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One-on-One With North Shore Long Island Jewish CIO John Bosco, Part III

December 8, 2009
by root
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In this part of our interview, Bosco says electronically integrating community physicians is one of the highest priorities a health system can have.

At the end of September, 13-hospital North Shore-LIJ Health System announced it was subsidizing up to 85 percent of the cost of implementing Allscripts ambulatory EHR in the offices of its more than 7,000 affiliated physicians in New York City and Long Island, constituting a $400 million investment. Specifically, the plan calls for North Shore-LIJ to provide physicians with individual subsidies of up to $40,000 over five years. To learn more about the project, HCI Editor-in-Chief Anthony Guerra recently talked with CIO John Bosco about the strategy behind this massive tactical move. (Read a related interview with Allscripts CEO Glen Tullman)

(Part I, Part II)

GUERRA: In terms of your deal, where will the practices get the change management advice, the information about implementation best practices? Will they get that from AllScripts?


BOSCO: I think, for the most part, they’re getting that from Allscripts. I think we’re going to have some level of involvement. I mean, Allscripts is contractually going to do the installation. The package that we worked out with Allscripts contains onsite training at the office location and onsite activation presence. This is our name and reputation behind all of this, so we tried to do those things that we really thought were going to make it successful.

Contractually, Allscripts has a lot of responsibility, but we are behind the scenes working to make sure we’ve designed a successful program. We have our quality group at the health system, called the Institute for Clinical Excellence. We have a couple groups in that institute, one that we call the Evidence Based Medicine Group and another one that is focused on workflow. And so they’re behind the scenes working with us and Allscripts to say, “You know what, the system that we’re going to put out in all of these offices, we want to make sure that the Evidence Based Medicine Group is looking at clinical content and the care guides, the clinical practice primers, as we’re calling them,” so we’re going to be looking at these care guides and making sure that they make sense.

And then we also have a group that is looking at the basic setup of the system, and the work throughout the system, to make sure it’s adequate, and that it’s efficient, and that it’s one that we think will suffice for a large majority of the practices without having to tweak it. So we’re doing everything that we can. We’re not just saying, “Allscripts, go in there and do whatever the heck you want.” We’re trying to work together with them so this is successful.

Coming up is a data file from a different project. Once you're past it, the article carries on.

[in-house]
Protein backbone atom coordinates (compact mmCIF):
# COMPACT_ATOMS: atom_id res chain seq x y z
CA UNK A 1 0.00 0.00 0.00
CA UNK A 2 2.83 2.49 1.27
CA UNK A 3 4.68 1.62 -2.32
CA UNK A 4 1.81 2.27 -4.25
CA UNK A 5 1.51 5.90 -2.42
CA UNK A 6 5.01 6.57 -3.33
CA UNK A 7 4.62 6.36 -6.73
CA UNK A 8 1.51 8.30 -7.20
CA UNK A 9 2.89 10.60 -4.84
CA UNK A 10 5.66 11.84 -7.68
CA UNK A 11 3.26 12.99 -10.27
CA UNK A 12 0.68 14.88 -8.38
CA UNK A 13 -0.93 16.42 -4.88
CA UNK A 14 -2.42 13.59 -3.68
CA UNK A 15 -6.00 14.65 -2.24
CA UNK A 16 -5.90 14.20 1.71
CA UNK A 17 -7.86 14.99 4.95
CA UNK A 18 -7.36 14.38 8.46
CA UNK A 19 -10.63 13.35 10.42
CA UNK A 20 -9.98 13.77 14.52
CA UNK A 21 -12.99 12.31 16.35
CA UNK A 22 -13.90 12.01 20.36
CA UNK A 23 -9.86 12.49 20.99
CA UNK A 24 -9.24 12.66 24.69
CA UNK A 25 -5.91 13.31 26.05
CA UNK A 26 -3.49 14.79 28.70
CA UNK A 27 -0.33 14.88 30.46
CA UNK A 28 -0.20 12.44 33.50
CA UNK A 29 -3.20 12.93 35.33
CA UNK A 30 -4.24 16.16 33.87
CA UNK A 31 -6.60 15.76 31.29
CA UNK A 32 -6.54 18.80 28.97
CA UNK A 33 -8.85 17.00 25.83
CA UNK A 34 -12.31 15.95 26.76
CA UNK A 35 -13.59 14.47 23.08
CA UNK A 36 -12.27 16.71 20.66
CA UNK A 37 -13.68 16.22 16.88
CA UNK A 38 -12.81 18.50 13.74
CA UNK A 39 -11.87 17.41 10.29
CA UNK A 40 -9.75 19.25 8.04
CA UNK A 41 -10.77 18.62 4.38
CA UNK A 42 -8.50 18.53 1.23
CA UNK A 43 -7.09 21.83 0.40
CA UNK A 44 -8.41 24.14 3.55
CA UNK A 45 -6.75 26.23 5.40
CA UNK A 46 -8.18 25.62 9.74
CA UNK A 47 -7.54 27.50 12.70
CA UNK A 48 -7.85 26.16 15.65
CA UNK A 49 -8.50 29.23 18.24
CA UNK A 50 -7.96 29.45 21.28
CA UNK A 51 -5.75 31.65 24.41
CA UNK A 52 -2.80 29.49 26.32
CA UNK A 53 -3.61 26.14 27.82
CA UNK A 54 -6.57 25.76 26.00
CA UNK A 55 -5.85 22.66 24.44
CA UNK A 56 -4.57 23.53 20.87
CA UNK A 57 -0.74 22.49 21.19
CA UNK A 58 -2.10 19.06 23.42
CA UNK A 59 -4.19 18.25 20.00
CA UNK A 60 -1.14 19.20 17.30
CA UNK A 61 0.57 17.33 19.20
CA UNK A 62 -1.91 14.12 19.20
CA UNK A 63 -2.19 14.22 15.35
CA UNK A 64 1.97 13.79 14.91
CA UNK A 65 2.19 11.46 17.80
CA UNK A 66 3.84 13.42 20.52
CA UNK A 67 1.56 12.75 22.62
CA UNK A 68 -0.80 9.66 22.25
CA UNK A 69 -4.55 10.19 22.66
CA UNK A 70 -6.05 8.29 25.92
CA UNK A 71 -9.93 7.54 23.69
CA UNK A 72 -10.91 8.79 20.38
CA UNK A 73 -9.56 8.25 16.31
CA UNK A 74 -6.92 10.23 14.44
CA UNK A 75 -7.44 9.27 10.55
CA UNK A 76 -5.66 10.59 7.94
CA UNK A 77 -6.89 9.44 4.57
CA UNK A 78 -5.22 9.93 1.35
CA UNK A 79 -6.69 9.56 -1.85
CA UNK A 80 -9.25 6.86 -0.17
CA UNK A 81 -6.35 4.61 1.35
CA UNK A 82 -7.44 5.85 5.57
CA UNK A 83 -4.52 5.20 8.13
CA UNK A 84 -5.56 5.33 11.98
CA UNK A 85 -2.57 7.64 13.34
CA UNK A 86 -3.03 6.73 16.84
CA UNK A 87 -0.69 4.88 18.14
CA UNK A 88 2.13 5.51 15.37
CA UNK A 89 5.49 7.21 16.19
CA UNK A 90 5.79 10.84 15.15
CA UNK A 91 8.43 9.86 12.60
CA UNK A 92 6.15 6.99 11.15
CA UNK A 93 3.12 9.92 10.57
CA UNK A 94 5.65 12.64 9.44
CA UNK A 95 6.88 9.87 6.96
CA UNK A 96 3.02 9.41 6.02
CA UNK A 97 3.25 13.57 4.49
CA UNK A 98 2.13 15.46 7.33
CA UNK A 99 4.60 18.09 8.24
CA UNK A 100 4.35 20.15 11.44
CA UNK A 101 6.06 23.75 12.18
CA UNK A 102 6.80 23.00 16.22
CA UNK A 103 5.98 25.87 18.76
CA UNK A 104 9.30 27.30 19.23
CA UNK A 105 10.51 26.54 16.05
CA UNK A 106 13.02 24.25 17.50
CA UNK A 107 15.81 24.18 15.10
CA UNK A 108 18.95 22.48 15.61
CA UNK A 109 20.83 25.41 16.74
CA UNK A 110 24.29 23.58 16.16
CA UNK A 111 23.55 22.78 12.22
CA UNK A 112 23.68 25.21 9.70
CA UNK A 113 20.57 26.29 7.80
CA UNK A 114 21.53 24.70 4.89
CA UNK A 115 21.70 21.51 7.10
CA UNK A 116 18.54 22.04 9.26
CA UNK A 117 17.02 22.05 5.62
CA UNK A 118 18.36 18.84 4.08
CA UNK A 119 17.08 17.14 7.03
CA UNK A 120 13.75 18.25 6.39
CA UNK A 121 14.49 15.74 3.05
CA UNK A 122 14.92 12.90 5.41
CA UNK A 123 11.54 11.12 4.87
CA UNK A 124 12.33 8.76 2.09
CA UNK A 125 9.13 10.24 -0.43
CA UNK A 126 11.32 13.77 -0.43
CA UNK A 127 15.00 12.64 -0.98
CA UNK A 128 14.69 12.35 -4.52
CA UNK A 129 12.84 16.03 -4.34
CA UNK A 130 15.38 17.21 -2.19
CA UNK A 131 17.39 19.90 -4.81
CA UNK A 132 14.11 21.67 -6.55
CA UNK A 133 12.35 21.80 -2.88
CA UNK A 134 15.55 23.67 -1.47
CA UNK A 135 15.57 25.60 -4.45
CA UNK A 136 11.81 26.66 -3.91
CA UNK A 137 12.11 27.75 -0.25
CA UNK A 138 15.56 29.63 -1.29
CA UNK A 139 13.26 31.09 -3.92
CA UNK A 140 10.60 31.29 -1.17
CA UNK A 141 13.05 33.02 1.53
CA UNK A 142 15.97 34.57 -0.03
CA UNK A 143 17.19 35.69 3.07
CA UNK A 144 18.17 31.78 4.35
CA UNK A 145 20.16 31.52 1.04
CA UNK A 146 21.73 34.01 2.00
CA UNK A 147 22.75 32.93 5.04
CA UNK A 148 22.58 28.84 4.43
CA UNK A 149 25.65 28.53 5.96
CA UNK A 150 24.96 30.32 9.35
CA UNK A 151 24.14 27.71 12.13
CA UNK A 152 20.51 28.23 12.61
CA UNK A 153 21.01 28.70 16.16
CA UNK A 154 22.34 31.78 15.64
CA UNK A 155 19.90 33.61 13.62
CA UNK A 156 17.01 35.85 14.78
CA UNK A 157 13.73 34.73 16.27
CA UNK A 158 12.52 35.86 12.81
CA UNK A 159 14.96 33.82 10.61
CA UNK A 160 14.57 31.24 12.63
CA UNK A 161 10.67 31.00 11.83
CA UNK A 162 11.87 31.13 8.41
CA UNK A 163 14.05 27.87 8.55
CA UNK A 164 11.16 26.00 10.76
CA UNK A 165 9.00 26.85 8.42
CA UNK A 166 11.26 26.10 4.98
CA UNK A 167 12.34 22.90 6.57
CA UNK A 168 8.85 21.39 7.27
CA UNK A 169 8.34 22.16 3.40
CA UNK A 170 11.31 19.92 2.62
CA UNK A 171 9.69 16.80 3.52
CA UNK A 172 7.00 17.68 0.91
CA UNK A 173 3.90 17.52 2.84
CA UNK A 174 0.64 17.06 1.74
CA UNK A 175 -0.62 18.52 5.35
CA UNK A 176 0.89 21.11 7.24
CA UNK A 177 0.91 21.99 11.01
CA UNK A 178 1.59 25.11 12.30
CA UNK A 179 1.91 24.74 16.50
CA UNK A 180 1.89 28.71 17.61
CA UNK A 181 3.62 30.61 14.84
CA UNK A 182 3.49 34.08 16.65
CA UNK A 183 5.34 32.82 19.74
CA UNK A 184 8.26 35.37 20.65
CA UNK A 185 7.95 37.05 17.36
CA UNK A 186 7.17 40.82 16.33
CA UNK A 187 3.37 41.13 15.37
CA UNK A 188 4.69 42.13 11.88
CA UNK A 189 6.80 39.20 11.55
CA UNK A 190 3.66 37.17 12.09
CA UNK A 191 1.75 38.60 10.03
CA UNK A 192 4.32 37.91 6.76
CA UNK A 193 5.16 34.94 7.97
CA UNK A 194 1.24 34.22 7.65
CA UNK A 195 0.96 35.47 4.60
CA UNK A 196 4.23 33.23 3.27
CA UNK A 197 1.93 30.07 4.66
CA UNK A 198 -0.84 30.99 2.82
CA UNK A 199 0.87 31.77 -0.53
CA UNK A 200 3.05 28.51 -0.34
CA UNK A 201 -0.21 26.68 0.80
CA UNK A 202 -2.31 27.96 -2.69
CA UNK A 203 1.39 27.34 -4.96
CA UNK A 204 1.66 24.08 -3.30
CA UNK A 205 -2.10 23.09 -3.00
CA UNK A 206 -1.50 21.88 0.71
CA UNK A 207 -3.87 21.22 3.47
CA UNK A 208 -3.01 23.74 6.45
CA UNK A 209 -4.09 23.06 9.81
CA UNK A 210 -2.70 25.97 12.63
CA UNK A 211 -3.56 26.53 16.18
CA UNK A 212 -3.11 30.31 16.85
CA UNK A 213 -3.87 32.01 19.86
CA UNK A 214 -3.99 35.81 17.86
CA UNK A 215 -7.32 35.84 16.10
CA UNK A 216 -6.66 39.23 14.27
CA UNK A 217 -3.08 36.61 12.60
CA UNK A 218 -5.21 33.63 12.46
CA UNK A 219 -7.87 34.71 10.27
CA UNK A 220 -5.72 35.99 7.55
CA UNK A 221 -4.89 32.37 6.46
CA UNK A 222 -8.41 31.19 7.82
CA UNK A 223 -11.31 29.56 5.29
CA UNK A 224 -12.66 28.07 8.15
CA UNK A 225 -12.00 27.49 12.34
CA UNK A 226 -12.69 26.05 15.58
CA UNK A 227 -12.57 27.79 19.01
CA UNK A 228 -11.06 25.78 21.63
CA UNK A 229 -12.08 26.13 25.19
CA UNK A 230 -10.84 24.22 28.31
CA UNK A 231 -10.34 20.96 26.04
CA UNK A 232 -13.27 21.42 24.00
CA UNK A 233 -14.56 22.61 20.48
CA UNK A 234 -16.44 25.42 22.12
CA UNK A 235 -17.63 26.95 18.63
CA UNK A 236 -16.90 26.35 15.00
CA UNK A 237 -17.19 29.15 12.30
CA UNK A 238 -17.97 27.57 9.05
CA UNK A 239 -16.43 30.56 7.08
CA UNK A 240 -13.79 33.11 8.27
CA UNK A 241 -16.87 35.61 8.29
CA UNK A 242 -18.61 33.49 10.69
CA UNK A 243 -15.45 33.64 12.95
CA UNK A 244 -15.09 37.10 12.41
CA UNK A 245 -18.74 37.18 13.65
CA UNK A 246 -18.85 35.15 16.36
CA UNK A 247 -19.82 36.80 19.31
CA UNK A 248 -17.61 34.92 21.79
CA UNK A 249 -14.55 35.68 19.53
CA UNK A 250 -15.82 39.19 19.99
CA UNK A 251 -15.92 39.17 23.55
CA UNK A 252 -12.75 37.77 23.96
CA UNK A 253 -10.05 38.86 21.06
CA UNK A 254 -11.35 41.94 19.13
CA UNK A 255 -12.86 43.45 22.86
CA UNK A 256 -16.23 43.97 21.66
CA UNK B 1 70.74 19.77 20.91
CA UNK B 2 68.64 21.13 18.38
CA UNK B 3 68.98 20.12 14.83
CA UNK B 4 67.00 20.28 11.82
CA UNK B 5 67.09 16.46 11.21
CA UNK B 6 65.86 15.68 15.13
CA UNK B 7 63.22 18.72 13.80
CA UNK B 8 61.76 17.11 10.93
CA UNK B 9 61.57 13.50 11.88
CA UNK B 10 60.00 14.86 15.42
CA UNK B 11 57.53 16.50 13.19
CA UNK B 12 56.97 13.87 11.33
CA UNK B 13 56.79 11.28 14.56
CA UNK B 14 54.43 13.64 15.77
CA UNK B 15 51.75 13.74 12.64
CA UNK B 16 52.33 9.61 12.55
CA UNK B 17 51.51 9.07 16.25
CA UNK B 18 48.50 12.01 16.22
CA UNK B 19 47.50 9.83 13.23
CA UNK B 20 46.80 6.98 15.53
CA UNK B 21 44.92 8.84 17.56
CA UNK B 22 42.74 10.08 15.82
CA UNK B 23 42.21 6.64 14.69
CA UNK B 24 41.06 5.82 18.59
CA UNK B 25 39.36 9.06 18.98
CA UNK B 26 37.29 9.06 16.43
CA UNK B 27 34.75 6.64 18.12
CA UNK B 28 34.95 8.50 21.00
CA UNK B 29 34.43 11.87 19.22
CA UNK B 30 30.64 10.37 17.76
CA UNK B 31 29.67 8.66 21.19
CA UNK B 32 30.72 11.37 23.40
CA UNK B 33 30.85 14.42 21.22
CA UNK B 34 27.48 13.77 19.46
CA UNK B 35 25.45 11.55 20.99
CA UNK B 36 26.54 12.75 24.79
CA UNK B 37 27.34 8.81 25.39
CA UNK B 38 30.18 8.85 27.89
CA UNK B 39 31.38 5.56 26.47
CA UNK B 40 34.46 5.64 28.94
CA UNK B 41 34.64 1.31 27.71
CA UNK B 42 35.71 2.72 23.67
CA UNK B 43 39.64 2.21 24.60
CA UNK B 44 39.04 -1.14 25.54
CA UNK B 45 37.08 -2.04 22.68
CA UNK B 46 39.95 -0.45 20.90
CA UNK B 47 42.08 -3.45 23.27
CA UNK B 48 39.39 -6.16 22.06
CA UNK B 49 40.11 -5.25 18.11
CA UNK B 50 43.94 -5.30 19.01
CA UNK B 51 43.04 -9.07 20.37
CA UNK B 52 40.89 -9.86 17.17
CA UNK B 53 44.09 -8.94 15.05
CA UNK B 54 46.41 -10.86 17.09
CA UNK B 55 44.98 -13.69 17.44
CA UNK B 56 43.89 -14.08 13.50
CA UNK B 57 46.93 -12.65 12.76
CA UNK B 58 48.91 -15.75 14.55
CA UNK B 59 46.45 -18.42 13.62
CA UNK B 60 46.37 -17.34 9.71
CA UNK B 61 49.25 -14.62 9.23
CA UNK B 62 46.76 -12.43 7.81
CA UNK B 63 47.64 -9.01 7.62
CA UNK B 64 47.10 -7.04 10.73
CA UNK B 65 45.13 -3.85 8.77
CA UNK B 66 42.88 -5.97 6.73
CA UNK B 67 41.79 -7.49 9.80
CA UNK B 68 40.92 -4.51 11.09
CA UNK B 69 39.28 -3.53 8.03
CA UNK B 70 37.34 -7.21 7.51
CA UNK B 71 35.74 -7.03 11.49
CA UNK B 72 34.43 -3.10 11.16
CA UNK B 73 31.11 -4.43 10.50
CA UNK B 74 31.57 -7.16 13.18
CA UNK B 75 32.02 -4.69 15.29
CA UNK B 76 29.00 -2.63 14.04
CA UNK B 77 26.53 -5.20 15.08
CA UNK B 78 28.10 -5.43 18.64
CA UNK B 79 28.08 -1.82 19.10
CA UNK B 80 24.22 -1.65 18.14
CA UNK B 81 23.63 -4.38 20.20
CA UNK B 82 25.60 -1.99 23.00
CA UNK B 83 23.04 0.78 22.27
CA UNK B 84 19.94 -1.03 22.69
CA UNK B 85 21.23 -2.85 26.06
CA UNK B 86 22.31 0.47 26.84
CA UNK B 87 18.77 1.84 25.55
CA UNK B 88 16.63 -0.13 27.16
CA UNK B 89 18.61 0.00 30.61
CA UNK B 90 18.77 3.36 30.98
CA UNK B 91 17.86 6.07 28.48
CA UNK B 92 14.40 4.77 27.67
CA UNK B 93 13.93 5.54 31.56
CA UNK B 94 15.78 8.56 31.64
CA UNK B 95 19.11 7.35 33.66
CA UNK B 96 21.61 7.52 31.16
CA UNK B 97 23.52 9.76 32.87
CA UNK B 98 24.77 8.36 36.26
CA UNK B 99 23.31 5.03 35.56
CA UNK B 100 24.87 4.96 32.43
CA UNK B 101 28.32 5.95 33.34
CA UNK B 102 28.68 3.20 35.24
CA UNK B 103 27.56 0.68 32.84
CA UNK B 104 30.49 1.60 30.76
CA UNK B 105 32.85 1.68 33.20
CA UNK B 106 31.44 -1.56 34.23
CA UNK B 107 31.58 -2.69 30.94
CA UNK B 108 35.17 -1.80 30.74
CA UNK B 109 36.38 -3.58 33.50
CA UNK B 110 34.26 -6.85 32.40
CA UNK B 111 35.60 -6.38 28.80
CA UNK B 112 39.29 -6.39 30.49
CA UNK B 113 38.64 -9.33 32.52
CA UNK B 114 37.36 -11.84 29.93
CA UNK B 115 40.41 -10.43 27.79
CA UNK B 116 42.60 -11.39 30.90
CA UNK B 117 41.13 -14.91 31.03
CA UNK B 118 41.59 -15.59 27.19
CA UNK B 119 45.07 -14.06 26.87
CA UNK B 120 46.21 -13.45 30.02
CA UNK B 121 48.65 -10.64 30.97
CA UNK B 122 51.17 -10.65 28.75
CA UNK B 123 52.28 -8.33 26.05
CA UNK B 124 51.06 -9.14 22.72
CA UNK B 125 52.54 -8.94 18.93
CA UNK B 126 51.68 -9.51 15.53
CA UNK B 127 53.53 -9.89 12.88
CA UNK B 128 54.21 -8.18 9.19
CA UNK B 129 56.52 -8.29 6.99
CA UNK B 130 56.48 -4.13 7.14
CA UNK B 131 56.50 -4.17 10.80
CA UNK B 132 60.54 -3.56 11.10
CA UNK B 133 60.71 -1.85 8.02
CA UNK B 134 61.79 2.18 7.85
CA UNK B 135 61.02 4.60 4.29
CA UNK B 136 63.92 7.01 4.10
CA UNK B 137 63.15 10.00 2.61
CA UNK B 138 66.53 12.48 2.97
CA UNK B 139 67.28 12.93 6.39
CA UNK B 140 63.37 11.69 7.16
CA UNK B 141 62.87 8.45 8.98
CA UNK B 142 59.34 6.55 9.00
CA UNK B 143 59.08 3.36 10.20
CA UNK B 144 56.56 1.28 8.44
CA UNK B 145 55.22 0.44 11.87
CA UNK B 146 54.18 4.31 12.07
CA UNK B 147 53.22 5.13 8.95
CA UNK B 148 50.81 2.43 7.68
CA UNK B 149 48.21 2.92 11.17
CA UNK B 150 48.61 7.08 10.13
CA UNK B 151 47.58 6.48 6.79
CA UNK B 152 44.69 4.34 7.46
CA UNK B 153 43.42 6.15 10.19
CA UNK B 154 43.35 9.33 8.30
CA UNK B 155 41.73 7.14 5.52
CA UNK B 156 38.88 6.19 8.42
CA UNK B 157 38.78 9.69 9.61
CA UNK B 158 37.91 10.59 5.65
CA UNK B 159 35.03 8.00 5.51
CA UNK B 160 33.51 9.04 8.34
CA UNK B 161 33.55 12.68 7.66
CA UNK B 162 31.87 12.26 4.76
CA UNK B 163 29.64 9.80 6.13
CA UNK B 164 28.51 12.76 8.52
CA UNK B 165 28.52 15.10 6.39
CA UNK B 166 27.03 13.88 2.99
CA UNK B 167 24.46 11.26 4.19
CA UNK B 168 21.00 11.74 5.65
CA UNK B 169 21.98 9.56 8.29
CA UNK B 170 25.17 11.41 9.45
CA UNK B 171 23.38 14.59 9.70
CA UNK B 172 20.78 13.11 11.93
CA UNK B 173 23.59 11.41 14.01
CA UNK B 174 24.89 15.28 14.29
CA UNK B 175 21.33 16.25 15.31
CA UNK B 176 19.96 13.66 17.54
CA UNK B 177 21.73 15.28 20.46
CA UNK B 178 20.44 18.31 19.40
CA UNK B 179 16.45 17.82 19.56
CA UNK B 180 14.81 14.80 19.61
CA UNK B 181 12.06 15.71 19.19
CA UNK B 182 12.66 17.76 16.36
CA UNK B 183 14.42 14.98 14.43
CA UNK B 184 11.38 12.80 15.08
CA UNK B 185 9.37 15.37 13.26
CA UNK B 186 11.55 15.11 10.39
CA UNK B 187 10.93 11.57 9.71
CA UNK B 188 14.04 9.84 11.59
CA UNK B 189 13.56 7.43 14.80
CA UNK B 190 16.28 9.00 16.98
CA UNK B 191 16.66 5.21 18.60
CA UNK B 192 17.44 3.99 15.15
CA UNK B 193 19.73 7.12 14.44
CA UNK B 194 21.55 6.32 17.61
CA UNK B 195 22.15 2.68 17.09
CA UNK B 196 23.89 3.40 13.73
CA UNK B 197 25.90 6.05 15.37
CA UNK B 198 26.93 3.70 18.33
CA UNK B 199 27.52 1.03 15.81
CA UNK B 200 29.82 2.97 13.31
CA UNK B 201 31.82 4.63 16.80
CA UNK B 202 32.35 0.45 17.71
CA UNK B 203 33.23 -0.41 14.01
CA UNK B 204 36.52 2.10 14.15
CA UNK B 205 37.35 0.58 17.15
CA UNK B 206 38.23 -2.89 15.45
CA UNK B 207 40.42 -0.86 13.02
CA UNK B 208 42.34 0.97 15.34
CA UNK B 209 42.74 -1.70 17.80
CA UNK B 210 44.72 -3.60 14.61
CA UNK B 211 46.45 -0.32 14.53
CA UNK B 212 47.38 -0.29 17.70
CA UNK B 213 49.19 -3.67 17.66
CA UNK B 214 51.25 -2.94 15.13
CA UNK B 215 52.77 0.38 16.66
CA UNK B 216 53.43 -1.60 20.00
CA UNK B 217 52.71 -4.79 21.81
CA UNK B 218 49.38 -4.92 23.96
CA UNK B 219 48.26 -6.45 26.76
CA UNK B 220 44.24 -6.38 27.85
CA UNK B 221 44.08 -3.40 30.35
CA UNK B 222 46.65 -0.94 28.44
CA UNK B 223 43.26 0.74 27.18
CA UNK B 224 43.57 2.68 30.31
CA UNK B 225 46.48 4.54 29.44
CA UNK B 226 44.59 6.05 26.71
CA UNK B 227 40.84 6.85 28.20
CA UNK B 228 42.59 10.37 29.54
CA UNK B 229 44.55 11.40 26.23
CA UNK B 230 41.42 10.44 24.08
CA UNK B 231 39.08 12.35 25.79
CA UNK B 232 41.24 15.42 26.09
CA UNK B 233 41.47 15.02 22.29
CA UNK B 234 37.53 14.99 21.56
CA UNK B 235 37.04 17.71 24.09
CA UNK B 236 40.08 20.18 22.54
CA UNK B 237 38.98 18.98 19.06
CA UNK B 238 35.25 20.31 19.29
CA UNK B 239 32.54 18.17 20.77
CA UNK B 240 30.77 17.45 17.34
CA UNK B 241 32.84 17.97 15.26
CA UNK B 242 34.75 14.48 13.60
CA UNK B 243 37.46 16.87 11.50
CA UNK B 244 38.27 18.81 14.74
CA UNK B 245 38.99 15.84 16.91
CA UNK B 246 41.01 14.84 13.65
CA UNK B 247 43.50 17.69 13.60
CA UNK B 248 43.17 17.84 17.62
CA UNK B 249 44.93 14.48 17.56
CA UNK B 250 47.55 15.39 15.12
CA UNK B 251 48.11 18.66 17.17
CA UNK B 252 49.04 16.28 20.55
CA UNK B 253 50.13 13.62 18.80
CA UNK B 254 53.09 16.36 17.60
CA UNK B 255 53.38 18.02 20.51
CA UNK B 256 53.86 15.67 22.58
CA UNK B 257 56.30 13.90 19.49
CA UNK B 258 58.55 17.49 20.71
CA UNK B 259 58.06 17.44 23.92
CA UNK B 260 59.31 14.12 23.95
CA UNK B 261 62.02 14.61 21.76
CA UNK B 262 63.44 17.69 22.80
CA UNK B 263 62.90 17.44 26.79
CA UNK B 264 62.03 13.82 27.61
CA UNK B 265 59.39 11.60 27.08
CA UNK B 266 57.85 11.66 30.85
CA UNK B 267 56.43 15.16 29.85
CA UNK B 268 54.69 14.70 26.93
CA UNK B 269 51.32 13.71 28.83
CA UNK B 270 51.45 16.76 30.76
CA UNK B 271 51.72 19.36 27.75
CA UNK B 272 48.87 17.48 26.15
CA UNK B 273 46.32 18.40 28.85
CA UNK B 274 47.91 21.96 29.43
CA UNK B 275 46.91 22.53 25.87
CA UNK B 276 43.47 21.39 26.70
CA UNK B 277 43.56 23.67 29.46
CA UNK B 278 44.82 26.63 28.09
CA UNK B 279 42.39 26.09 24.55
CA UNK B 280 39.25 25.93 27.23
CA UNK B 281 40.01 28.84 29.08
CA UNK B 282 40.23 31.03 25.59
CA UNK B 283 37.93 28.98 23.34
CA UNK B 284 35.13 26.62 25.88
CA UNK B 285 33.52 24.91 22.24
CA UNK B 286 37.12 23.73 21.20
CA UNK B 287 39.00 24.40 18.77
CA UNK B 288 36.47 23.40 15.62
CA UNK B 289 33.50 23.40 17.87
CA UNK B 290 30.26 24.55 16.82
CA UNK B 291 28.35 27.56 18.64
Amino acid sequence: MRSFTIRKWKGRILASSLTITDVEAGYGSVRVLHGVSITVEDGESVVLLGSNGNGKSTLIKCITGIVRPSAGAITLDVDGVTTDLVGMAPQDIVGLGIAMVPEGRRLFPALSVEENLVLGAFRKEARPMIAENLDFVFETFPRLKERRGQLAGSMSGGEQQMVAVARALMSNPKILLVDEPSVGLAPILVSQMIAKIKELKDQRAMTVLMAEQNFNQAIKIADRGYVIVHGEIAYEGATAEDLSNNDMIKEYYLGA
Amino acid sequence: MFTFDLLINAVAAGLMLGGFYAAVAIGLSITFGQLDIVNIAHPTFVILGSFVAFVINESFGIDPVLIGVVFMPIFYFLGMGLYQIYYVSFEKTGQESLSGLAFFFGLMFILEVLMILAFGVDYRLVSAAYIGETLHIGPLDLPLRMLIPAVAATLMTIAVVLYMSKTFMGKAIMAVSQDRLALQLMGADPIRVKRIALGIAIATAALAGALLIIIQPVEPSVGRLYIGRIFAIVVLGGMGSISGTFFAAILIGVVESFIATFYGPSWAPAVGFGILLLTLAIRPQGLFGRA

GUERRA: What’s the current best practice for getting the old paper records into the EMR? Do the docs ask about that?


BOSCO: They always ask because that’s always high on their priority list, this overflowing chartroom that’s taking up so much space. Since there’s only so much we can cover in a demo, we’re not really giving them complete information about it because we only have them for a couple of hours. What we do tell them is that there are some best practices, that if they decide to sign up, that’s one of the first things Allscripts will do. Again, they come and they do an assessment or a readiness assessment and they do an implementation plan with the physician, and that precedes access to the software. So during that assessment and plan, they start looking at their current workflow, bringing best practices to them, talking about what to do with charts, talking about how to best setup the workflow – whether, for example, there are medical devices that you’re going to want to connect to this or to hold that off for a later phase – but we discuss all of these things and that includes what to do with the charts.

So I mean, I guess there’s best practices, but it’s individual to everyone because what a solo practitioner might do is going to be different than what a 75 physician practice does. It all comes down to, “Do I want to scan all the charts or only a portion of them? Am I going to scan the whole chart or just abstract certain data elements and attach those to the records?”

You have to decide how much of these charts you really need to get electronic and what’s the cost/benefit. Those are tough challenges, and I think that Allscripts, with this being their primary line of business, does have best practices and does have ideas to bring to these guys. And as I even said to them recently, this gets very expensive in terms of what to do with your charts. There are some things that we’re not allowed to subsidize, such as hardware and people and charts scanning and all that stuff, but we will certainly help them think through the best things to do.


GUERRA: I know Eclipsys is now your major inpatient system, and you have Allscripts in the ED and some practices. Just take me through your overall software environment.


BOSCO: Sure. We made a decision five years ago to use the Eclipsys Sunrise Clinical Manager as our EMR, and we are still on the process of rolling that out. We’ve got pieces of it up at five of our 13 hospitals, and that project has proceeded along really well. It has been very well-received by the physicians and other clinicians who are heavily involved. And then I have to make clear it’s not an IT project, it’s a major enterprise initiative. I mean, I really feel lucky that I’m in a place where everyone is bellying up to the bar to do this, and it’s not IT dragging everybody through it.